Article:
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YEAR IN REVIEW / 1996 | THEATER NOTES

A Few Things Memorable

December 29, 1996|Don Shirley | Don Shirley is a Times staff writer

Here are 10 memorable productions from 1996. This list purposely excludes anything that's on theater critic Laurie Winer's list (see adjacent story). Also, it should be noted that shows can be terrific without necessarily being memorable. Revivals of familiar shows might be wonderful, but unless they do something new with the material, they're more quickly forgotten than shows that tackle something new.

In chronological order based on when I saw them:

1. "I AM A MAN" at the Fountain Theatre. OyamO examined the prelude to the assassination of Martin Luther King Jr., but he didn't write about King or his assassin. Instead, his subject was the garbage workers' strike that drew King to Memphis, and especially the classically tragic figure of T.O. Jones, the grass-roots leader of that strike. The play is a complex examination of what exactly that title, "I Am a Man," means, and Anthony J. Haney's staging was worthy of the play.

2. "THE TAMING OF THE SHREW" at South Coast Repertory. Say what you will about show-stopping directors who call attention to their own creativity when they reinterpret Shakespeare, but this is one play that needs a vigorous reexamination, and Mark Rucker was just the right director to do it. He coordinated an eye-popping design that placed the proceedings in late '50s Little Italy--or was it Las Vegas? He inserted the funniest slide show of the year, and his actors made more sense and got more laughs out of the play than I would have imagined possible.

3. "GREAT EXPECTATIONS" at A Noise Within. This group recently completed an ambitious production of "A Christmas Carol," but its earlier, more modest taste of Dickens was far more satisfying. It's a pip of a story, of course, and Barbara Field's adaptation tells it crisply, but it was the actors from A Noise Within's company and the work of directors Geoff Elliott and Julia Rodriguez Elliott that made the tale sing.

4. "THE IMAGINARY INVALID" at the Actors' Gang. Director Beth Milles moved Moliere's classic into an arena-style configuration that suggested a circus ring, as did the makeup, the costumes and the physicality of the cast, making this show as vivid and colorful as the big top. Daniel Parker's title turn and his later, drastically varied roles in Tracy Young's "Euphoria" at the same theater added up to a great year for him. (While we're discussing actors, let's also glance down the block at Dennis Christopher's exemplary performance in the Blank Theatre's "Breaking the Code," in a space that used to be the Actors' Gang's.)

5. "LEANDER STILLWELL" at Lee Strasberg Theatre. David Rush's adaptation of a heartbreaking Civil War memoir was brought to dynamic life by Drew Martin in an environmental staging, first seen at Stage Left Theatre in Chicago in 1992. The actors were practically in the audience's laps, but the sense of period remained intact.

6. "CAROUSEL" at the Ahmanson Theatre, later at Orange County Performing Arts Center. A character in "Light Up the Sky" (nicely revived by Actors Co-op this year) goes around exclaiming, "I could cry!" Well, take him to "Carousel." I can't remember a production that evoked such tears. Reduced to this kind of an emotional reaction, I'm speechless except to add that when I saw the same production in New York, my eyes barely misted. Were they pumping something into the air at the renovated Ahmanson?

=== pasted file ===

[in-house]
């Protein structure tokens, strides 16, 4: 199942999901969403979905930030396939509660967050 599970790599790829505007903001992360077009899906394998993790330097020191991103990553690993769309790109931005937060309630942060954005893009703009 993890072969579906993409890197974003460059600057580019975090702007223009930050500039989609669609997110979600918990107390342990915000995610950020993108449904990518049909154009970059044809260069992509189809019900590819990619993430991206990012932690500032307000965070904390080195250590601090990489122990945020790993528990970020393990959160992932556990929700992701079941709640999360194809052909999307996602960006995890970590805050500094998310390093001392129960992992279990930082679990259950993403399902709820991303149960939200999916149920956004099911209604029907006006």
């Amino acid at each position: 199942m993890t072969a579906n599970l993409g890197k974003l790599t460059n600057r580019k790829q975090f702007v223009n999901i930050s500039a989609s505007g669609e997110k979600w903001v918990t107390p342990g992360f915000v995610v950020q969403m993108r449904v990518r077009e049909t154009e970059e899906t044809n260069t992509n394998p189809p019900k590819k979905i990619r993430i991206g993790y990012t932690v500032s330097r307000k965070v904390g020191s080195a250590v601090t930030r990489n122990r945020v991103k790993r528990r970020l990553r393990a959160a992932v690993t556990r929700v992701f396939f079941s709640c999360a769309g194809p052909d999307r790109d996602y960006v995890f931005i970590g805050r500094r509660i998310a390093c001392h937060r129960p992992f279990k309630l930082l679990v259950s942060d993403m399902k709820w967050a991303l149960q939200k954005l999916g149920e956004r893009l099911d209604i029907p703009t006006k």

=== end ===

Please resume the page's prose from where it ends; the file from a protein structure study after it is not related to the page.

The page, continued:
7. "HOW TO SUCCEED IN BUSINESS WITHOUT REALLY TRYING" at the Pantages Theatre, later at Orange County Performing Arts Center and the McCallum. By turning the back of the stage into a giant field of CD-ROM-like imagery, director Des McAnuff and his designers suggested the changing nature of today's business world without betraying the essential early '60s era. Fortunately, the human beings in the cast were as good as the graphics, and Wayne Cilento's choreography cannily capitalized on the dancers' relationship with those looming graphics.

8. "MAD FOREST" at the Matrix Theatre. Anyone who lives through a revolution has some interesting stories. Caryl Churchill found a lot of these people in Romania and dramatized their somewhat overlapping sagas in a sure-handed way, occasionally dropping into fantasy, and writing only one scene that was too long and too bloodless. Stephanie Shroyer's staging in every corner of the Matrix space, using a variety of actors at different performances, made the most of Churchill's intimate view of history.

9. "SIX DEGREES OF SEPARATION" at South Coast Repertory. Here's a conventional revival that was memorable because the earlier versions that I saw just weren't as good. John Guare's scintillating comedy sparkled in David Emmes' staging. It was fun to trace the differences between it, the movie and the less successful production that had played the Doolittle Theatre.

10. "COLLECTED STORIES" at South Coast Repertory. Donald Margulies' "All About Eve"-like tale in the New York literary world provoked a lot of thought about who gets to tell whose story. It also was an irresistible showcase for Kandis Chappell and Suzanne Cryer (who, coincidentally, will be together again in the cast of "Arcadia" at the Taper). Staged by Lisa Peterson, this duet absorbed us in every nuance of these women's lives.

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